The heterotopic, abdominal heart transplant was performed according to the previously published Ono and Lindsey method [3] with author’s modification. Experimental allogenic heterotopic heart transplantation in the abdomen was performed in inbred Wistar rats weighing 250 to 450 γ used both as donors and recipients. The animals were kept under standard conditions. Forty-eight hours before the procedure rats were limited in food access. Smaller rats served as donors for the bigger rats to match the abdominal aorta and vein anastomoses. All the procedures were performed with the use of a Wild M691 (Leica) microscope (Fig. 1).
After induction of general anesthesia with pentobarbital (4.5 mg/100 γ body weight) and confirmation of the abolition of the reflexes of the donor 1 ml of heparin was administered intraperitoneally (Heparinum, Polfa Warszawa, 5000 j/ml). After 30 min sternotomy was performed. The donor heart was arrested by direct injection of 30 ml of cold (4°C) high-potassium cardioplegia (Plegisol, Abbott Laboratories) to the descending aorta, harvested and then placed directly into cold saline for 10 min. Before implantation our own modification of the model was performed – one of the aortic leaflets was excised in order to fill the ventricle with blood, increasing contractility and postponing its involution process.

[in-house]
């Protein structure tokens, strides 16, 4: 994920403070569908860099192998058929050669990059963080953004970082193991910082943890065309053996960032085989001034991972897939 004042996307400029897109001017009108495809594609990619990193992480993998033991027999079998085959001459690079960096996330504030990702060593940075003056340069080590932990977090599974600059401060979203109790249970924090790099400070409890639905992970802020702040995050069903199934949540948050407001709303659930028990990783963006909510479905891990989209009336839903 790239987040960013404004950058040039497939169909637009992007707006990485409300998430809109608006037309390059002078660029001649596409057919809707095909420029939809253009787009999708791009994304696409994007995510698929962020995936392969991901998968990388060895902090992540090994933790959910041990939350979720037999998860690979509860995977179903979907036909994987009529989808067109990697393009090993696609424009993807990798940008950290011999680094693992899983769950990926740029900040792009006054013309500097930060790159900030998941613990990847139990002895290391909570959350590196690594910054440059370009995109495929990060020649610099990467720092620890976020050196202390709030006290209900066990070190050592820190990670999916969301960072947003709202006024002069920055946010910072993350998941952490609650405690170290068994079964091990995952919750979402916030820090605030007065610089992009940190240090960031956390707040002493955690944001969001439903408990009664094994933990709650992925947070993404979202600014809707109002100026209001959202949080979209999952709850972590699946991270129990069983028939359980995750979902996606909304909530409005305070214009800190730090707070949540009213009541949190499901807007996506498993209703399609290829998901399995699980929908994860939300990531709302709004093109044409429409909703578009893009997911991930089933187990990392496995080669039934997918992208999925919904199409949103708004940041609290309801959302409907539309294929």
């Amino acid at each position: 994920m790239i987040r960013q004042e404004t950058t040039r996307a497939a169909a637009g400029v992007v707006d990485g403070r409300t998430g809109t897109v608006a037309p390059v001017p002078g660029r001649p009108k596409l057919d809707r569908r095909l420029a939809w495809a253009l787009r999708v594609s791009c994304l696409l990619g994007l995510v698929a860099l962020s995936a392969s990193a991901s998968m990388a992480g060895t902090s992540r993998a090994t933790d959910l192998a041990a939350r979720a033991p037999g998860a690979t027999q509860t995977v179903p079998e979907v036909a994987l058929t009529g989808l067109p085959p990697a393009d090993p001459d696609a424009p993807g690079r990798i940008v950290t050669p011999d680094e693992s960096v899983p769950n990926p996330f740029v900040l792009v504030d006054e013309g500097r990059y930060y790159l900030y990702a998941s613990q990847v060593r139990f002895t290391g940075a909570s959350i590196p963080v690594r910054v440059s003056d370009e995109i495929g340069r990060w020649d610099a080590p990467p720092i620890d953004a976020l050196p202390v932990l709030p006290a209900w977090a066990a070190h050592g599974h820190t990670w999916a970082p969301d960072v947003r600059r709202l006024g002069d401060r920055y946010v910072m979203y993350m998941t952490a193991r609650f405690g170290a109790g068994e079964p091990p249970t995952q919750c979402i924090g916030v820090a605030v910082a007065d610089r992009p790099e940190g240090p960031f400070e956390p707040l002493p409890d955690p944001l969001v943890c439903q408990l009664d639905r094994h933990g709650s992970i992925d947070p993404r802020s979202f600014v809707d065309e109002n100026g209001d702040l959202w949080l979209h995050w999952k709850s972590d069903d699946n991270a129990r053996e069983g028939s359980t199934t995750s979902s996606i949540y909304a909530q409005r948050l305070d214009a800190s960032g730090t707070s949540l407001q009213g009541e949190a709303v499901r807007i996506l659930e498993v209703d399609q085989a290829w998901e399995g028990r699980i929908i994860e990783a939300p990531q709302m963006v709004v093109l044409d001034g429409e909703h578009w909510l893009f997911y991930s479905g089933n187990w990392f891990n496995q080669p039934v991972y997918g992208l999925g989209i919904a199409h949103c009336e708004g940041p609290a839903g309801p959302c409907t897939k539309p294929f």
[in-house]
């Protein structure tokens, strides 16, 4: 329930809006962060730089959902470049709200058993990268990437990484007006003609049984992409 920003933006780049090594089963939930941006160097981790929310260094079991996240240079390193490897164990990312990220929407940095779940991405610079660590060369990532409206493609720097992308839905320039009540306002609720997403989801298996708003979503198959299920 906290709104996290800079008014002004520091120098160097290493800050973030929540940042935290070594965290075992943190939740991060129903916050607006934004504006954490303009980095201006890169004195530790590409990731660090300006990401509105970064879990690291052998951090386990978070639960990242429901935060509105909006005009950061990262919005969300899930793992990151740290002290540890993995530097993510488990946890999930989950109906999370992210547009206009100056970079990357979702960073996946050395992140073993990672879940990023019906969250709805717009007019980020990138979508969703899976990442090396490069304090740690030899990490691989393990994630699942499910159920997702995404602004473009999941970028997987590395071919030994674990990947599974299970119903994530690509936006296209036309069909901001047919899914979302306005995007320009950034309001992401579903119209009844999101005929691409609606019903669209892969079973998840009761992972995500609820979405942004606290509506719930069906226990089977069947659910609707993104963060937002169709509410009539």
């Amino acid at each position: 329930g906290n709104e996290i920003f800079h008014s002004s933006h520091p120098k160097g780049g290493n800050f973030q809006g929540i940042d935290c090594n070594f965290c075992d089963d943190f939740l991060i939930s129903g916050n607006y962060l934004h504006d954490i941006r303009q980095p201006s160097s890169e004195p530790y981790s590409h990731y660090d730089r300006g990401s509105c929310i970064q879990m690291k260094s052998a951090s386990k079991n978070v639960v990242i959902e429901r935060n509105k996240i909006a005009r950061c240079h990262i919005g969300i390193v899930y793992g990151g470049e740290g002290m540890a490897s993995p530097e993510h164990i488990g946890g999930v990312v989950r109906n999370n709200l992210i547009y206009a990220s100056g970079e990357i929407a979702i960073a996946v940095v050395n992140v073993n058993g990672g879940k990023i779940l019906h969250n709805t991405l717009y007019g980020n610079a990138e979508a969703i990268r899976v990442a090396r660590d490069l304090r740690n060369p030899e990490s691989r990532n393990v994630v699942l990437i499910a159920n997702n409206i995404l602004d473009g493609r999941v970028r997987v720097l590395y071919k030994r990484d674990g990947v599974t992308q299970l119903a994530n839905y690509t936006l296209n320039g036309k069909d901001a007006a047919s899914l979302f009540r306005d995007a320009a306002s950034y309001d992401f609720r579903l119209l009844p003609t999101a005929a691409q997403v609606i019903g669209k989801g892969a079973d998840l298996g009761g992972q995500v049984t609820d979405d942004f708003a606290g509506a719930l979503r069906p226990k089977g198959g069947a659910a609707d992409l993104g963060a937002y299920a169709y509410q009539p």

The recipient was anesthetized with the same method, placed in a supine position, the abdomen was opened and the abdominal aorta and vena cava inferior were exposed. The vessels were partially clamped and the vascular anastomoses were made with continuous sutures: end-to-side donor ascending aorta to recipient abdominal aorta just below the renal arteries (Prolene 8-0), then end-to-side donor pulmonary artery to the recipient vena cava inferior (Monosof, 10-0). Total time of ischemia was no longer than 40 min. After declamping of the abdominal vessels, the heart rate returned spontaneously and the organ became pink in color. The abdominal wall and the skin were then closed in a standard manner. Each procedure was completed within 70 min. After surgery, the recipient recovered spontaneously and received neither further post-operative medication (other than painkillers) nor immunosuppressants. We performed 40 procedures of heart transplantation in four groups (n = 10 in each group) depending on the gender of the donor and recipient: (F – female; M – male) FF, MF, FM and MM. The viability of the transplanted heart was assessed every three days by palpation through the abdominal wall. In this model, when the heart is acutely rejected, there is an abrupt reduction in the graft pulsation amplitude, completely ceasing to beat in a few days. At the same time the graft turgor and size increase, and adhesions and mild ascites appear. The changes of chronic rejection are more subtle: the heart rate becomes irregular and decreases, the intensity of pulsation reduces linearly and the heart size diminishes [4]. Palpation of the recipient’s abdomen has been a reliable method to determine the time of the rejection. The individual semiquantitative scale was assessed, as previously reported by Gordon in 2007 [5]. The rejection day definition became the time-point when no graft pulsation was palpable. In this model animal death before day 2 after transplantation was considered a technical failure. Long-term survival was confirmed when the graft was viable over the whole time of observation. Observation was discontinued 10 weeks after transplantation, the animals underwent euthanasia and heart allografts were harvested. Transplanted hearts were weighed twice, the first time when harvested from the donor before implantation to the recipient, and the second time immediately after excision, to obtain the initial and final wet heart weight. Hearts were gently blotted dry, placed in a preweighed Petri dish, and weighed on an analytical balance. At 12 and 18 h before heart harvesting bromodeoxyuridine (BrdU) was administered intraperitoneally to distinguish DNA synthesizing cells.